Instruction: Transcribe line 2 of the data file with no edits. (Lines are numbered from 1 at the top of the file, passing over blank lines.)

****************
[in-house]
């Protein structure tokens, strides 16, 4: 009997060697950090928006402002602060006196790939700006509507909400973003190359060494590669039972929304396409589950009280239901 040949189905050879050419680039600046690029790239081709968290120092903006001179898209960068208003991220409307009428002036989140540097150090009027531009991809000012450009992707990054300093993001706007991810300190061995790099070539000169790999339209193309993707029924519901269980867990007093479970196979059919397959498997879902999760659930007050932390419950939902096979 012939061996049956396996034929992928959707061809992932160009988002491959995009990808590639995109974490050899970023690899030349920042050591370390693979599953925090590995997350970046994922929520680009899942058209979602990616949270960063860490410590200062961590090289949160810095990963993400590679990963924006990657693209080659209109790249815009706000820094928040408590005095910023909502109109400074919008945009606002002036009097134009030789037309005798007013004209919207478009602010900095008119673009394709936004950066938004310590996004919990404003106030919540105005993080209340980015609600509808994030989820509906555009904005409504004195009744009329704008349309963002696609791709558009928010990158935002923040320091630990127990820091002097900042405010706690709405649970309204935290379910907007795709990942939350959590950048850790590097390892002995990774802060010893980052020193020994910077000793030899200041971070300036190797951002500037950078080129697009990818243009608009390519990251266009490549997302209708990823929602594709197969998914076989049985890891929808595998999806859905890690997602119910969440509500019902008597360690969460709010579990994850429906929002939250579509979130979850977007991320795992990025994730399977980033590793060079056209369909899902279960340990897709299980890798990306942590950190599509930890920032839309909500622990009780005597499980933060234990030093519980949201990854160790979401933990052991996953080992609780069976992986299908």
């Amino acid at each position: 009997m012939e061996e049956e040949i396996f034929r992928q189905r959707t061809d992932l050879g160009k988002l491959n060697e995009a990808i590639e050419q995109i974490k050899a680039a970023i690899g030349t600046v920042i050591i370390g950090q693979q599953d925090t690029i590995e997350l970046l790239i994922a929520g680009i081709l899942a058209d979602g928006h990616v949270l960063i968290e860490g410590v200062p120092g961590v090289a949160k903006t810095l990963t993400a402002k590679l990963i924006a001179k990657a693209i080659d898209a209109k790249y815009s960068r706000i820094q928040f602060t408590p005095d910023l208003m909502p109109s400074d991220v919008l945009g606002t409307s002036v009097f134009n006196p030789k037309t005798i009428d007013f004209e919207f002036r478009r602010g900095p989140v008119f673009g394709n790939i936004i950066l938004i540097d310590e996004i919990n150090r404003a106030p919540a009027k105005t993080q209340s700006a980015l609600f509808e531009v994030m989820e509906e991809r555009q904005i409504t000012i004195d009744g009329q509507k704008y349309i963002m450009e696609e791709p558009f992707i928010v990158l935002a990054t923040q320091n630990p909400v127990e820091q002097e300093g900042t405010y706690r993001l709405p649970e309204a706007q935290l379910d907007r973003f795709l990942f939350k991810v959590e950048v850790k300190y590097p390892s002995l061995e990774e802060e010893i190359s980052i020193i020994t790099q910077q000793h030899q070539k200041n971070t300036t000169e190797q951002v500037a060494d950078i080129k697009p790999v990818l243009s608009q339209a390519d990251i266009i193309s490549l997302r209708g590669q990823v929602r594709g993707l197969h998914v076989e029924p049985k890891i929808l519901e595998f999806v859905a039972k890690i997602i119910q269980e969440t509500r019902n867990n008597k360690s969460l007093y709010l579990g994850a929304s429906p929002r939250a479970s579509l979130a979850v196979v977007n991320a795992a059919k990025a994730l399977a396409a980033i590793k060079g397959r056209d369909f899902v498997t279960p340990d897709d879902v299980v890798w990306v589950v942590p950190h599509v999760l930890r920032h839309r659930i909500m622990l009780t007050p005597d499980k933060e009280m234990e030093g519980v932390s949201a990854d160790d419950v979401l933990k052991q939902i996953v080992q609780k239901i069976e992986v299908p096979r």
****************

């Protein structure tokens, strides 16, 4: 009997060697950090928006402002602060006196790939700006509507909400973003190359060494590669039972929304396409589950009280239901 040949189905050879050419680039600046690029790239081709968290120092903006001179898209960068208003991220409307009428002036989140540097150090009027531009991809000012450009992707990054300093993001706007991810300190061995790099070539000169790999339209193309993707029924519901269980867990007093479970196979059919397959498997879902999760659930007050932390419950939902096979 012939061996049956396996034929992928959707061809992932160009988002491959995009990808590639995109974490050899970023690899030349920042050591370390693979599953925090590995997350970046994922929520680009899942058209979602990616949270960063860490410590200062961590090289949160810095990963993400590679990963924006990657693209080659209109790249815009706000820094928040408590005095910023909502109109400074919008945009606002002036009097134009030789037309005798007013004209919207478009602010900095008119673009394709936004950066938004310590996004919990404003106030919540105005993080209340980015609600509808994030989820509906555009904005409504004195009744009329704008349309963002696609791709558009928010990158935002923040320091630990127990820091002097900042405010706690709405649970309204935290379910907007795709990942939350959590950048850790590097390892002995990774802060010893980052020193020994910077000793030899200041971070300036190797951002500037950078080129697009990818243009608009390519990251266009490549997302209708990823929602594709197969998914076989049985890891929808595998999806859905890690997602119910969440509500019902008597360690969460709010579990994850429906929002939250579509979130979850977007991320795992990025994730399977980033590793060079056209369909899902279960340990897709299980890798990306942590950190599509930890920032839309909500622990009780005597499980933060234990030093519980949201990854160790979401933990052991996953080992609780069976992986299908």